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Hannah Abney

Hannah Abney

Question: The name of the George W. Bush Institute’s podcast The Strategerist was inspired by “strategery.” Tell us the story behind this famous Bush-ism.

Bush: For 17 years I thought I said the word “strategery.” Occasionally I would get my words mixed up, they call it a malapropism. So Laura and I took Lorne Michaels, the head of “Saturday Night Live,” to dinner and at one point he said, “We created the word ‘strategery.’” I said, “No, you didn’t. I said it.” And he said, “No, no. One of our great speech writers came up with the word and we basically stuck it on you.”

I said, “You’ve got to be kidding me. Lorne, for all these years, I thought I said ‘strategery’ and you’re telling me I didn’t?” He said, “That’s right.” I said, “Well, let me ask you, did the guy come up with mis-underestimate?”

I’m honored the malaprop, that evidently I didn't come up with, is a part of the Bush Center.

Q: Your leadership style is centered on taking your work more seriously than you take yourself. Why is this important?

Bush: I think it’s very important not to take yourself too seriously. I think any time you are part of an organization where one attempts to advance their own interests, it undermines the culture of an organization. For example, during the presidency I worked hard to surround myself with people who were there not to serve me or a political party, but were there to serve the country.

Q: You have said a part of the presidency includes humor because our nation needs to laugh. So what does it feel like to be the guy providing that material?

Bush: It’s just part of the job.

I think it is very important for society and individuals to either collectively or individually laugh. Laughter is such a part of a light spirit, and a heaviness on a society or a heaviness that clouds an individual’s vision is … very weighing. It’s hard to be optimistic if you’re not able to smile.

One of the jobs of a president is to create an optimistic vision for the country, and I don’t see how you can be optimistic if you’re worried that somebody’s making fun of you.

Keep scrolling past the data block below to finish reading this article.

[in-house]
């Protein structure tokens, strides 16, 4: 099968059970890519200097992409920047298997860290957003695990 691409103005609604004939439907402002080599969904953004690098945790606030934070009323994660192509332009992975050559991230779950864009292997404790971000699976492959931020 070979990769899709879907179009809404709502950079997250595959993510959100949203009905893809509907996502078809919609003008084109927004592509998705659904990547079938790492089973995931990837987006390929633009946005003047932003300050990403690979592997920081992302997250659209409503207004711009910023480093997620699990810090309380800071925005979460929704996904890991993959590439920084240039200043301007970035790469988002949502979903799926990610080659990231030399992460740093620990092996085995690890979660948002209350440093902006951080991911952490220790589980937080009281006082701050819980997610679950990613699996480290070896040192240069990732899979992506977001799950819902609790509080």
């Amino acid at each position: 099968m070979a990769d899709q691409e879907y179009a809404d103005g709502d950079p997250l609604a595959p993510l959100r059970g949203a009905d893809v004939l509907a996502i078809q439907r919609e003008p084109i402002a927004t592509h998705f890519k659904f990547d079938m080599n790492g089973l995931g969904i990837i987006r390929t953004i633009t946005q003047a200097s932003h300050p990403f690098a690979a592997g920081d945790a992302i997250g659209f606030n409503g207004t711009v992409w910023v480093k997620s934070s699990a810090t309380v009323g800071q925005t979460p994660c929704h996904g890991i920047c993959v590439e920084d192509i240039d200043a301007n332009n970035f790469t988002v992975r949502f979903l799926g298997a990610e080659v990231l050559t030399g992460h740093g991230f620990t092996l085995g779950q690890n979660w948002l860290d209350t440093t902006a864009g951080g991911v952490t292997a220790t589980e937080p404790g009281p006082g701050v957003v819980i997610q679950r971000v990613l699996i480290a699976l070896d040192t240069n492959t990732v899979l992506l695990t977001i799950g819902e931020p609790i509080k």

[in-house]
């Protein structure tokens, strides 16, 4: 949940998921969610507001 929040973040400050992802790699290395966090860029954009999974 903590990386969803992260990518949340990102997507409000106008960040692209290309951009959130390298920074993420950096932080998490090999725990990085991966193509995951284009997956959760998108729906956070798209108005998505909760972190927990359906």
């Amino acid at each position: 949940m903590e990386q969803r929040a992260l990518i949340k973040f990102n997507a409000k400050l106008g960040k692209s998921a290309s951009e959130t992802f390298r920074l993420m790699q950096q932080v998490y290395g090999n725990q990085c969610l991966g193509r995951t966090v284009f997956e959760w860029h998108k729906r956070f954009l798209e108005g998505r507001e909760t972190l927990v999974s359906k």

By the way, I did watch (SNL) make fun of my dad. The way (my dad) handled it was very instructive to me. He just accepted it as part of the job. As his son, I didn’t particularly accept it. The humor was particularly biting, but it made it easier for me when I became president to accept humor as part of the job.

(My dad also) befriended Dana Carvey. At the end of his presidency he had a farewell party for the White House staff, and he surprised everybody with Dana Carvey as the guest. I thought it was a great example of humility and humor.

Q: As we were doing our research for this interview, we Googled George W. Bush and humor. About 400 of the results are of you dancing in different places.

Bush: Well, that’s an interesting way to analyze my dancing.

Q: It is. One moment that came up was from Livingstone, Zambia. You were there as part of the Bush Institute’s cervical cancer screening and treatment program. Women were being tested for the first time to see if they had HPV or cervical cancer, and, understandably, they were very nervous. But the mood shifted.

Bush: I remember that clearly, and here’s what struck me: Amid all the deprivation and poverty, there was a joy. (The women) started singing and clapping, and a couple of us started dancing and it was really, really fun. It was part of my way of telling them that I could and was trying to relate to them, but that I also knew they were nervous.

They were nervous being around a president. And frankly, they were a little nervous because finally somebody had paid attention to what may be a major health issue and they were uncertain as to whether or not they needed treatment. And so the dancing and the joy was a way for me to help them enjoy the moment. They really helped me more than I helped them.

Q: If all you did these days was watch 24-hour news, maybe you would feel like the world is ending. But what keeps you optimistic?

Bush: My understanding of the history of this country. We have been through some very difficult periods in the past. This one, for some people, seems like the most difficult; it’s not. Democracy has got institutional safeguards that enable the ship of state to sail on, that elections enable democracies to heal, and that the soul of America is good and generous. And so, I’m very optimistic.

Q: Nothing shows that soul as much as the President's Emergency Plan for AIDS Relief (PEPFAR), which started under your administration.

Bush: PEPFAR was a big deal. Sad thing is most Americans have no clue (what it is). And the answer is, it was your taxpayers’ money going to save lives on the continent of Africa. There was a pandemic destroying an entire generation of Africans and thanks to the generosity of the American taxpayer, millions now live who would have died.

The fundamental question is: Do the American people see that it’s in our national interest to save a continent from a pandemic? Oftentimes people will say, “Well, we’ve got our own problems,” and my answer is, “Yes, we certainly do, but nothing compared to a pandemic and its destructive effects on a continent.”

Hannah Abney is the vice president of external affairs at the George W. Bush Presidential Center and Andrew Kaufmann is the deputy director of external affairs at the George W. Bush Presidential Center. They wrote this for InsideSources.com. The opinion's are the writer's.

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